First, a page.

|Funding for:||UK Students, EU Students, International Students|
|Funding amount:||full tuition fee waiver and stipend for 3.5 years|
|Placed On:||19th October 2021|
|Closes:||31st December 2021|
Supervisory Team: Varun Thangamani, Christina Vanderwel and Foo Ngai Kok
Recent research indicates that energy harvesting from fluid flows is a promising technique with broad applications in technologies like the Internet of Things (IoT), wireless sensor networks, MEMS-based portable devices and monitoring systems. Piezoelectric transducers are particularly well-suited to harvest flow-induced vibrations.
When it comes to harvesting energy from unsteady flow fields, the potential of cavity flow oscillations as a possible candidate has not been investigated and is worth exploring. Grazing flow over certain rectangular cavity cut-outs is known to generate self-sustaining oscillations. Cavity flow oscillations are largely undesirable, and several methods have been investigated to control them. While detrimental otherwise, the self-sustained oscillations have the potential to power devices if harvested efficiently. There is a semi-empirical relation governing the frequency of oscillations, and this can be used to tune the harvester to lock in with the flow oscillations in order to derive maximum power. Possessing a simple geometry, a cavity flow-based energy harvesting device can be envisaged in numerous scenarios such as aircraft, automobiles, inter-coach gaps, pipelines and even rivers for powering sensors.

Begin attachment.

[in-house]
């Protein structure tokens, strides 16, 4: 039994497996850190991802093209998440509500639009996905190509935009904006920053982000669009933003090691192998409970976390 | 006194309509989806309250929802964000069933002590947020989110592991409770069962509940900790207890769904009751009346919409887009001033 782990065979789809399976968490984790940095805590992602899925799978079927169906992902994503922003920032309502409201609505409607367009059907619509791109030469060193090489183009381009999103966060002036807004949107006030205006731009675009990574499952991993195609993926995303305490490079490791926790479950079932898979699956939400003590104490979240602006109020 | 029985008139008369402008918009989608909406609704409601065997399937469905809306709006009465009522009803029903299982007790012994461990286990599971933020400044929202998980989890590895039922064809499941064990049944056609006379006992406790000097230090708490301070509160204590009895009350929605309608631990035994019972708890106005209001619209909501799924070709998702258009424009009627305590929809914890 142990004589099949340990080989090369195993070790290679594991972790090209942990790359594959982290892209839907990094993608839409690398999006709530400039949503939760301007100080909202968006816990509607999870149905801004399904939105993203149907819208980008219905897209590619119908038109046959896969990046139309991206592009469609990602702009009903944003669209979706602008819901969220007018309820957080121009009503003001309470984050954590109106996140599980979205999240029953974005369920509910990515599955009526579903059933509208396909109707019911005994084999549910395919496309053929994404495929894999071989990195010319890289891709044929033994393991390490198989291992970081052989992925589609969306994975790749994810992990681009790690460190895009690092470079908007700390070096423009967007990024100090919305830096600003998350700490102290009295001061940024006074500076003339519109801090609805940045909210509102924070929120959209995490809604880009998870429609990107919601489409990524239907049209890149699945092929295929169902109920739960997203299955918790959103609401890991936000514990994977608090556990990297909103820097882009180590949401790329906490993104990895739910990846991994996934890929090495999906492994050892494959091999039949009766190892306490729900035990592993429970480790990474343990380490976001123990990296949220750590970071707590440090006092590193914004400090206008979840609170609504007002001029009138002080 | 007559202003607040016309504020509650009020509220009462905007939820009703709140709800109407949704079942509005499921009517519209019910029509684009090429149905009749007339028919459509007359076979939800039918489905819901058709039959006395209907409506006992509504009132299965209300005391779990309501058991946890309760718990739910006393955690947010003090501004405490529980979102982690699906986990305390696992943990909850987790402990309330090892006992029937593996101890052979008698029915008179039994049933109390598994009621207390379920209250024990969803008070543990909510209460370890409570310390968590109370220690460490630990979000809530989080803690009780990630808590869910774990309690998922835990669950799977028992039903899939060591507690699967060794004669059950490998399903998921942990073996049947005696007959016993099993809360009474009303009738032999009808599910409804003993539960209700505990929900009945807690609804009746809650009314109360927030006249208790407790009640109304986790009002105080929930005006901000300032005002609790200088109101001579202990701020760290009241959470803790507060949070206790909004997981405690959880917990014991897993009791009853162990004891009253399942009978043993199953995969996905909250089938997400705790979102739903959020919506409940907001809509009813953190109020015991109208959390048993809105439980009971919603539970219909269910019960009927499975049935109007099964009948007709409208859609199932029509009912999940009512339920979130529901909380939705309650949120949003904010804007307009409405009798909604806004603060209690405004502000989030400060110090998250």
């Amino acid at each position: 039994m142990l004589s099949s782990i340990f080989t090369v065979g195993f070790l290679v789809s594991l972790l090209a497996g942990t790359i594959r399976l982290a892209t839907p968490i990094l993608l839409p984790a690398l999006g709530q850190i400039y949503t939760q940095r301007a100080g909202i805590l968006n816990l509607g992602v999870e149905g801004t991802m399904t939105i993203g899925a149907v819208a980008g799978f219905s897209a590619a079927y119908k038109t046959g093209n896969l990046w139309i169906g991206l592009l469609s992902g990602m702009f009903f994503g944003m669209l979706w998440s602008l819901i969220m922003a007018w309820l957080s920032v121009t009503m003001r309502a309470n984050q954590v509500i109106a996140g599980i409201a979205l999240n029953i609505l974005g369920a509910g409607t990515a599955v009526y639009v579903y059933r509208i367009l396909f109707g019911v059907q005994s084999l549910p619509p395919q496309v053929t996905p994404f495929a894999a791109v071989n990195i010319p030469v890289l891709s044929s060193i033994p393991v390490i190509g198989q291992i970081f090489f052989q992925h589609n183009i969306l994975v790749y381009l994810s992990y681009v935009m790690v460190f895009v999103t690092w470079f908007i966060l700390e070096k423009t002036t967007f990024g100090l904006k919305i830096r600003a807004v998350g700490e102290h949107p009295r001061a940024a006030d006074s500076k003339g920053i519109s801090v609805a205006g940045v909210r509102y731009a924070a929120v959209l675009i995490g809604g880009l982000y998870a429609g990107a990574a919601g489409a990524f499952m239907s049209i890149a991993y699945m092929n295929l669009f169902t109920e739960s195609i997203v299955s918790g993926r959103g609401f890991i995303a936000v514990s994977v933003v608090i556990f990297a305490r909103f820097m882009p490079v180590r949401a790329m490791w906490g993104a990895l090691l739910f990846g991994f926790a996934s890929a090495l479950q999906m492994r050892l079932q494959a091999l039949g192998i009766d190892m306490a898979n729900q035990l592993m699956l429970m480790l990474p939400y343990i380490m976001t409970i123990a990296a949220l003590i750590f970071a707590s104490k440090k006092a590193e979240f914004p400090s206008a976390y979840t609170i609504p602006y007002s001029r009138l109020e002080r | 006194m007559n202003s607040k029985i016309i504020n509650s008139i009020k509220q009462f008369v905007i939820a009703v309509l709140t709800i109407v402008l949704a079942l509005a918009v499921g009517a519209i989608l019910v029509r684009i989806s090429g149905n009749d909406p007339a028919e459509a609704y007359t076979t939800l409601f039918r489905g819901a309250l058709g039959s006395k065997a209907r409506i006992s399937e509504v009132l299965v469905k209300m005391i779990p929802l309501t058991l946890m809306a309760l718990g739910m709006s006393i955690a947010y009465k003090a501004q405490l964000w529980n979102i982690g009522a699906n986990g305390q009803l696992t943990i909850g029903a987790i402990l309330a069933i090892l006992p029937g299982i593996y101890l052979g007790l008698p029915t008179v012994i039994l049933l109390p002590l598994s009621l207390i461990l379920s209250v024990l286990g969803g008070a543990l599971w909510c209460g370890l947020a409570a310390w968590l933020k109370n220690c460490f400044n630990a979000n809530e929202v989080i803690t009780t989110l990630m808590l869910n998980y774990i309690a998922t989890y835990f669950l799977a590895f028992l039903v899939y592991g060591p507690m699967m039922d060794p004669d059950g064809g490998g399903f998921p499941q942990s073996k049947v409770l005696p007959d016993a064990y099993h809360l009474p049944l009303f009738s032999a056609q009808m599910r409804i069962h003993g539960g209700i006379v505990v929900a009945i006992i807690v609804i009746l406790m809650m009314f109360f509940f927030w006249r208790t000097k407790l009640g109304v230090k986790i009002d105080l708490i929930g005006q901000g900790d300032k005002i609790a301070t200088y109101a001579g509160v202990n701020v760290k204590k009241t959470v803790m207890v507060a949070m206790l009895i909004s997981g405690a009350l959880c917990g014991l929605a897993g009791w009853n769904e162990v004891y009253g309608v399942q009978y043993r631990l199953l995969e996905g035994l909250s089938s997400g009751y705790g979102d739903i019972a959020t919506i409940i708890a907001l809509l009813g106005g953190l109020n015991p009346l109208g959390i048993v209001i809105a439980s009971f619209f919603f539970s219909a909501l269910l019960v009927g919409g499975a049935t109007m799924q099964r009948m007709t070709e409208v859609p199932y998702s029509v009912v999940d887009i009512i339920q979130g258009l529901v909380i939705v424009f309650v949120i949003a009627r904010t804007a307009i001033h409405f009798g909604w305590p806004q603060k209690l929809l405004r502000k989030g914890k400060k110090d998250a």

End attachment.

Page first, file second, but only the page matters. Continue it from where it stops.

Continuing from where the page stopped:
In the proposed work, a detailed study to investigate the application of rectangular cavity flow oscillations for micro-energy harvesting is to be carried out. A piezoelectric cantilever beam would be installed inside the cavity and tuned to lock in with the cavity oscillation frequencies and the various parameters affecting the power generated by the harvester would be investigated. Computer simulations (LES) would also be carried out to supplement the experimental measurements and flow visualizations.
If you wish to discuss any details of the project informally, please contact Varun Thangamani, Aerodynamics and Flight Mechanics Research Group, Email: V.Thangamani@soton.ac.uk
A Master’s degree in Mechanical/Aerospace engineering fields with a 2:1 classification or a very good undergraduate degree with first-class or equivalent.
Closing date: applications should be received no later than 31 Dec 2021 for standard admissions, but later applications may be considered depending on the funds remaining in place.
Funding: Qualifying students will be considered for a full tuition fee waiver and stipend for 3.5 years.
How To Apply
Applicants are strongly encouraged to contact Dr Varun Thangamani before making a formal application.
Applications should be made online. Select programme type (Research), 2021/22, Faculty of Physical Sciences and Engineering, next page select “PhD Engineering & Environment (Full time)”. In Section 2 of the application form, you should insert the name of the supervisor Varun Thangamani
Applications should include:
Two reference letters
Degree Transcripts to date
For further information please contact: firstname.lastname@example.org
Type / Role: